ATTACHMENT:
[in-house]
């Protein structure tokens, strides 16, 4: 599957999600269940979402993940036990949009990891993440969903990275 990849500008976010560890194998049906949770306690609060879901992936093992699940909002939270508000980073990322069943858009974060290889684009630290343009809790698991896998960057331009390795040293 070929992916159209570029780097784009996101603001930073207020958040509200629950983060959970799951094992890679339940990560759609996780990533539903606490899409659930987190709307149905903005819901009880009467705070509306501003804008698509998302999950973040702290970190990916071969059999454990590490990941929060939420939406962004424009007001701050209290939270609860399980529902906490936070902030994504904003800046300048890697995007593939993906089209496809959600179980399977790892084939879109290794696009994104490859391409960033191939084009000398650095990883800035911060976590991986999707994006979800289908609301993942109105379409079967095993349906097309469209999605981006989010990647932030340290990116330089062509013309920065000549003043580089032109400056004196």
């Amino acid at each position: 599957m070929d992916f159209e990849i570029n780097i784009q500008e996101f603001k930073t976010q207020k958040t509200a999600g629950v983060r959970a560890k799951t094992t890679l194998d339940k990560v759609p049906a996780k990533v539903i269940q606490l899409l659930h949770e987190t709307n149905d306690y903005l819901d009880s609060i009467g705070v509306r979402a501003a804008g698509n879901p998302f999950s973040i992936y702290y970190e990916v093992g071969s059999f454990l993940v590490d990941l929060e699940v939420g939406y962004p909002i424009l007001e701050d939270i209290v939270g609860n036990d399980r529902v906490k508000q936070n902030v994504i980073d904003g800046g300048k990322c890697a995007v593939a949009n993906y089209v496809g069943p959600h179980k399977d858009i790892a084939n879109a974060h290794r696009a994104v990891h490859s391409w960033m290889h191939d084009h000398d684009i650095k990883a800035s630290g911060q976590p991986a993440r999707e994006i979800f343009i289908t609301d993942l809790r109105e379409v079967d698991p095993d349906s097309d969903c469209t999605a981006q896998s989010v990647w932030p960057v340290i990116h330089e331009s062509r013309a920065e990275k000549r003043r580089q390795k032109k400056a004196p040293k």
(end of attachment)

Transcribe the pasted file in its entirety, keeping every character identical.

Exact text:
[in-house]
């Protein structure tokens, strides 16, 4: 599957999600269940979402993940036990949009990891993440969903990275 990849500008976010560890194998049906949770306690609060879901992936093992699940909002939270508000980073990322069943858009974060290889684009630290343009809790698991896998960057331009390795040293 070929992916159209570029780097784009996101603001930073207020958040509200629950983060959970799951094992890679339940990560759609996780990533539903606490899409659930987190709307149905903005819901009880009467705070509306501003804008698509998302999950973040702290970190990916071969059999454990590490990941929060939420939406962004424009007001701050209290939270609860399980529902906490936070902030994504904003800046300048890697995007593939993906089209496809959600179980399977790892084939879109290794696009994104490859391409960033191939084009000398650095990883800035911060976590991986999707994006979800289908609301993942109105379409079967095993349906097309469209999605981006989010990647932030340290990116330089062509013309920065000549003043580089032109400056004196």
């Amino acid at each position: 599957m070929d992916f159209e990849i570029n780097i784009q500008e996101f603001k930073t976010q207020k958040t509200a999600g629950v983060r959970a560890k799951t094992t890679l194998d339940k990560v759609p049906a996780k990533v539903i269940q606490l899409l659930h949770e987190t709307n149905d306690y903005l819901d009880s609060i009467g705070v509306r979402a501003a804008g698509n879901p998302f999950s973040i992936y702290y970190e990916v093992g071969s059999f454990l993940v590490d990941l929060e699940v939420g939406y962004p909002i424009l007001e701050d939270i209290v939270g609860n036990d399980r529902v906490k508000q936070n902030v994504i980073d904003g800046g300048k990322c890697a995007v593939a949009n993906y089209v496809g069943p959600h179980k399977d858009i790892a084939n879109a974060h290794r696009a994104v990891h490859s391409w960033m290889h191939d084009h000398d684009i650095k990883a800035s630290g911060q976590p991986a993440r999707e994006i979800f343009i289908t609301d993942l809790r109105e379409v079967d698991p095993d349906s097309d969903c469209t999605a981006q896998s989010v990647w932030p960057v340290i990116h330089e331009s062509r013309a920065e990275k000549r003043r580089q390795k032109k400056a004196p040293k």